Hospital finances: California M.D. analyzes years of hospital data

Filed Under: Costs, Patients, Providers

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The accepted wisdom about hospitals: They accumulate a lot of bad debt that is uncompensated, for care for the uninsured. They spend a lot of money on malpractice insurance. Hospitals are generally not profitable, or are just scraping by.

But much of that accepted wisdom may simply not be true, we learned in an analysis of financial performance of California hospitals from 2003 to 2011, performed by Dr. David Belk, a California doctor who has taken a one-man campaign for cost transparency to a new level.

We’ll let Dr. Belk speak, quoting from his email blast about the analysis:

“Among our findings:
-There were fewer people in California hospitals in 2011 than in 2003.
-Hospitals billed for a total of twice as much in 2011 than in 2003.
-All hospitals in the study forgave just over 2% of what they billed for charity in 2011.
-They lost a total of less than 2% of what they billed to bad debt.
-As much as 75% of the charges in paid bills was adjusted (discounted) by the payer.
-All hospitals spent a combined total of less than 1% of their revenue on malpractice
-Even though California hospitals collected just over 1/4th of what they billed, they made more than $5 billion in profits in 2011.”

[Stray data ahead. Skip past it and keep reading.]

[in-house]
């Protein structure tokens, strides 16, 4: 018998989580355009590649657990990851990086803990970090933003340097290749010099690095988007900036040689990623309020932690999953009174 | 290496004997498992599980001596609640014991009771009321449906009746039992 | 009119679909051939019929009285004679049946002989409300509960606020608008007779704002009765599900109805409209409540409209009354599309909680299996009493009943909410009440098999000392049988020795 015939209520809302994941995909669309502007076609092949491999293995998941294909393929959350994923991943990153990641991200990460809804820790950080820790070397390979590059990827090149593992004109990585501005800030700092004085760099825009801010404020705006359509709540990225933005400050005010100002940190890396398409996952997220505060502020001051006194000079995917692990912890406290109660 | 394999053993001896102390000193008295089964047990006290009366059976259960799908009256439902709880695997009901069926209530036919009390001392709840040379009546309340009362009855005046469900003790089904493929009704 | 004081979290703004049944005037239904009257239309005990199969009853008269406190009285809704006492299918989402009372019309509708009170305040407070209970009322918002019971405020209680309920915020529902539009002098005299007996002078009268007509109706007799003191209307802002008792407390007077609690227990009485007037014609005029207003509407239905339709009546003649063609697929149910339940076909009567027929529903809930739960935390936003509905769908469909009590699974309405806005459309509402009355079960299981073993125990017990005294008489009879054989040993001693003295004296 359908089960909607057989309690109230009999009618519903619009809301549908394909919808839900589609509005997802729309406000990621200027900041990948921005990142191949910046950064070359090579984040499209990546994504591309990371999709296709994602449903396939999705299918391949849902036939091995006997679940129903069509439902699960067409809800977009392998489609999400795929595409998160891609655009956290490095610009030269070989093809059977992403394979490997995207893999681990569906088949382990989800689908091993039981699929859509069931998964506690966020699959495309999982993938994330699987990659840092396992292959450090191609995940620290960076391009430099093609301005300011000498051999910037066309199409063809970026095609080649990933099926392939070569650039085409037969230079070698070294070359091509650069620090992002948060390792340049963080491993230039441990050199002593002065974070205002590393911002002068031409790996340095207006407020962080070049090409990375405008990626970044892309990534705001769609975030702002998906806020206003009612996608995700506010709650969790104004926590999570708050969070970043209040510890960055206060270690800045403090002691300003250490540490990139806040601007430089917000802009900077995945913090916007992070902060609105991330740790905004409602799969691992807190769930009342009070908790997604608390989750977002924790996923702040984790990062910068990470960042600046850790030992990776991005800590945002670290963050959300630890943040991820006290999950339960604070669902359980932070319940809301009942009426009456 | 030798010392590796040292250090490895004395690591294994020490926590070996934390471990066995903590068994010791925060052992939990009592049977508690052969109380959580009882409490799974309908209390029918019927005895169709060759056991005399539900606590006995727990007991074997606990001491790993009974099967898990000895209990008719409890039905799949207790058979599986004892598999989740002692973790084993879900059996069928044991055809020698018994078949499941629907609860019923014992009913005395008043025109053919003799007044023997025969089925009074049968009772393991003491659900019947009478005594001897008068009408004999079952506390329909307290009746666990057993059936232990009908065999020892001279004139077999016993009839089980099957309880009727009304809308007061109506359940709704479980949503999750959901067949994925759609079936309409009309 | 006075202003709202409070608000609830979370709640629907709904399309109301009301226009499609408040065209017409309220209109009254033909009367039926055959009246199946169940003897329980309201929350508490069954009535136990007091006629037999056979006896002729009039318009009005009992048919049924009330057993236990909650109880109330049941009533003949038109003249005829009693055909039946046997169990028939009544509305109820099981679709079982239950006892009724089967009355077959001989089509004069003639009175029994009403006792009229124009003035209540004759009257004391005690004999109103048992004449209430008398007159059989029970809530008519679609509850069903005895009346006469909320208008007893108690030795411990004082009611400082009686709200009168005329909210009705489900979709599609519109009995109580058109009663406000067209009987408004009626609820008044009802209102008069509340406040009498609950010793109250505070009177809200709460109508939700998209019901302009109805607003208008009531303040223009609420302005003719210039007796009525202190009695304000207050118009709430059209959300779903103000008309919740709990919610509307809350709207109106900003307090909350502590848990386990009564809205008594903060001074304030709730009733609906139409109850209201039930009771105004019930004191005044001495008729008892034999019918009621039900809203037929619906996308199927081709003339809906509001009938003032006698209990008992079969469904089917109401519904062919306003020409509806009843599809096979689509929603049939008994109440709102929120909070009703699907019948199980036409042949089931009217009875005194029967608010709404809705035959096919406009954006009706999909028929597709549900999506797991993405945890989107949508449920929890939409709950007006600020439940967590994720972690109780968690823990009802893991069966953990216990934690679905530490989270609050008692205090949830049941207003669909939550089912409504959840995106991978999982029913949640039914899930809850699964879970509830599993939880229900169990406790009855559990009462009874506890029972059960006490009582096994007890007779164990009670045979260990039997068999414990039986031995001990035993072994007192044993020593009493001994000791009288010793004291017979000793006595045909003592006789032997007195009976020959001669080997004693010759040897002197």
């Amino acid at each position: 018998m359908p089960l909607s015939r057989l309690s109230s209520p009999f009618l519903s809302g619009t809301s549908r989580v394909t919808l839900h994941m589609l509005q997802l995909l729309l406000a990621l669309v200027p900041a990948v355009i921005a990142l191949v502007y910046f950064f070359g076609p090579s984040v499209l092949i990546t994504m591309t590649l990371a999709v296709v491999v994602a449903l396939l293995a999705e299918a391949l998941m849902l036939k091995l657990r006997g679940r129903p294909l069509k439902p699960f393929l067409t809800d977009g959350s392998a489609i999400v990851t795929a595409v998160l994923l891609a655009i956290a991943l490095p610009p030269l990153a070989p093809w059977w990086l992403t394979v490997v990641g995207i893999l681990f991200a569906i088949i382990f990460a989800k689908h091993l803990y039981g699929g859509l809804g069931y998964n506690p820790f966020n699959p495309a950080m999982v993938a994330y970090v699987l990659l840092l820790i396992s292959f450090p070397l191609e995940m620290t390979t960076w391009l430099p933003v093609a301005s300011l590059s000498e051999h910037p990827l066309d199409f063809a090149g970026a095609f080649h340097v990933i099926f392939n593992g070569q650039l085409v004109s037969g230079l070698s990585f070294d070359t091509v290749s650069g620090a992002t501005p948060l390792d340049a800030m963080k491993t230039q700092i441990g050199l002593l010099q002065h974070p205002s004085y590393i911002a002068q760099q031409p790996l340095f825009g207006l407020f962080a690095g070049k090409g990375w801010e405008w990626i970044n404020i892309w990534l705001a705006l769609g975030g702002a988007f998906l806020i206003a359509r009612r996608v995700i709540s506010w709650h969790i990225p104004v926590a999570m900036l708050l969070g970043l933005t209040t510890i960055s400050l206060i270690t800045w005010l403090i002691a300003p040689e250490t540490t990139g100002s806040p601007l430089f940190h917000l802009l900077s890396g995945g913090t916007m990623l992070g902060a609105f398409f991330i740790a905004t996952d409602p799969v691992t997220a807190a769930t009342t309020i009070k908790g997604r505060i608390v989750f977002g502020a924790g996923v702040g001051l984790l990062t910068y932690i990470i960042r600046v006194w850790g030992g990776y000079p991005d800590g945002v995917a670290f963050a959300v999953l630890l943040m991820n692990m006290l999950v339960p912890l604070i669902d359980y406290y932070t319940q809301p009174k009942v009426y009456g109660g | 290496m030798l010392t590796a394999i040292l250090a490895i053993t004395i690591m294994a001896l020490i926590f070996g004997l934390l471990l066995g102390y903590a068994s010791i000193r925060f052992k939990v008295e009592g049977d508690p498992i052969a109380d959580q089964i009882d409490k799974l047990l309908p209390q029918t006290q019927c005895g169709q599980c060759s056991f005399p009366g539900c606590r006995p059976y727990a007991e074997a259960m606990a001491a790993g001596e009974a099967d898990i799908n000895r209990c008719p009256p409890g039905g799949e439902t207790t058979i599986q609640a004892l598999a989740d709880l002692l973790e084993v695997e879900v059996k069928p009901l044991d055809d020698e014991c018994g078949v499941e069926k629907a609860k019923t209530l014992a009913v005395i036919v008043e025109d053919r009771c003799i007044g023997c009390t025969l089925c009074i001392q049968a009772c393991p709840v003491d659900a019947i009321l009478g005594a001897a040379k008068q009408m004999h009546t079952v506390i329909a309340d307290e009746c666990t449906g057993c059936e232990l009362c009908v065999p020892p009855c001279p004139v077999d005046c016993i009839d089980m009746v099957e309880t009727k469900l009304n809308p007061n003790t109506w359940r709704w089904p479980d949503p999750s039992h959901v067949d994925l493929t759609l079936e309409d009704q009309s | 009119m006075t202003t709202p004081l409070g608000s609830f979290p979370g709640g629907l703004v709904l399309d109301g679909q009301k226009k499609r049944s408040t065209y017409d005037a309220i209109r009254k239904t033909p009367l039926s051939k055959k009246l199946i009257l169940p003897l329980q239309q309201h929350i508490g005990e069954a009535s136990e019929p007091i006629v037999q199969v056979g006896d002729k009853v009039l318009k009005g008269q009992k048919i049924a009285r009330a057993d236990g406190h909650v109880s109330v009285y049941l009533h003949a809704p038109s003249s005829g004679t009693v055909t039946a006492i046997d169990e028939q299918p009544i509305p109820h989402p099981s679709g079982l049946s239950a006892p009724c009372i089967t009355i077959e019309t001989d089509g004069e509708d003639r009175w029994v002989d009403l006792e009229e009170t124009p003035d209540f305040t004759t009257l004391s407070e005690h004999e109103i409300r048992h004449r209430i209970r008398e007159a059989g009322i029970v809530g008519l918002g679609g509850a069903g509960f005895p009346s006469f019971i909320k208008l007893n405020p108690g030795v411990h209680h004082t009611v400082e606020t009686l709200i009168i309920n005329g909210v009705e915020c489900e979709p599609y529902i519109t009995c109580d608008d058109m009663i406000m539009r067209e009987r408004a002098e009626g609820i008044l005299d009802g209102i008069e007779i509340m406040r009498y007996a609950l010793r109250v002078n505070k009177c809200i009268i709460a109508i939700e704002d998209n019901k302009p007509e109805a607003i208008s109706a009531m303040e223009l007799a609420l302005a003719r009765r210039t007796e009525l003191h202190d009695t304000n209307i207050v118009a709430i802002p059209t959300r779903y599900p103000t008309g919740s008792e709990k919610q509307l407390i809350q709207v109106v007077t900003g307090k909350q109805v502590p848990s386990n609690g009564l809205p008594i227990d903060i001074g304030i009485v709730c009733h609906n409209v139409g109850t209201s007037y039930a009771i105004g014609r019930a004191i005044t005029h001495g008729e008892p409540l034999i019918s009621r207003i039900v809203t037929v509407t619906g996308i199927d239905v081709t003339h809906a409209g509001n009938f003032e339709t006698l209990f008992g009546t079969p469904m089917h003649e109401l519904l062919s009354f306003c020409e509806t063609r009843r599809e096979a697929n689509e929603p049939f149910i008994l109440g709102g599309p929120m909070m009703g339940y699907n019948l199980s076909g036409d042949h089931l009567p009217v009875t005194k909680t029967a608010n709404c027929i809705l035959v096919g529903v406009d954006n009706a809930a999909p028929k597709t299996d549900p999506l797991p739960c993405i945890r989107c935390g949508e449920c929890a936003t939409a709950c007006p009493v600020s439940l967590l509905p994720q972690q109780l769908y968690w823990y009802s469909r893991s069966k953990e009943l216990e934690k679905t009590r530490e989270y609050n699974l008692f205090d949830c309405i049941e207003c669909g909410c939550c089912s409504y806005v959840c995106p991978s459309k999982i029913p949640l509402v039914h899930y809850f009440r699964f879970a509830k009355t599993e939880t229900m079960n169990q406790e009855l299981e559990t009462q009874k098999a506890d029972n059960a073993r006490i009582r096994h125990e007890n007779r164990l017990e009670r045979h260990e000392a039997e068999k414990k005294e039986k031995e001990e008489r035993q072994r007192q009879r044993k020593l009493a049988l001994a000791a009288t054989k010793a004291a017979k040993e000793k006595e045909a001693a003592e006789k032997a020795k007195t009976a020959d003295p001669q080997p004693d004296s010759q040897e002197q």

The entire report: “This is a study of the annual financial reports for 352 California hospitals from 2003-2011. All relevant data is linked so anyone can check our math. These financial reports are provided by the hospitals themselves.” The report can be found here.

Hospital finances are notoriously murky, and so any kind of transparency is welcome. We haven’t delved into this, but a quick glance shows it to be thorough and revealing, at least at first glance.

The genesis?

“We may … have finally found a way to bring some transparency to the process of hospital finance,” Dr. Belk writes. “We recently discovered a very large data base that contains the complete financial records for all California hospitals going back to 2002. It’s called The Office of Statewide Health Planning and Development (OSHPD) and it posts annual financial reports that are provided by every hospital in California each year (example report).

“In an attempt to untangle the mysteries of hospital finance we decided to use these financial records to determine exactly how much money in health care actually went to all hospitals.”

I’m planning to dive into this; what I saw looked interesting. Welcome your comments!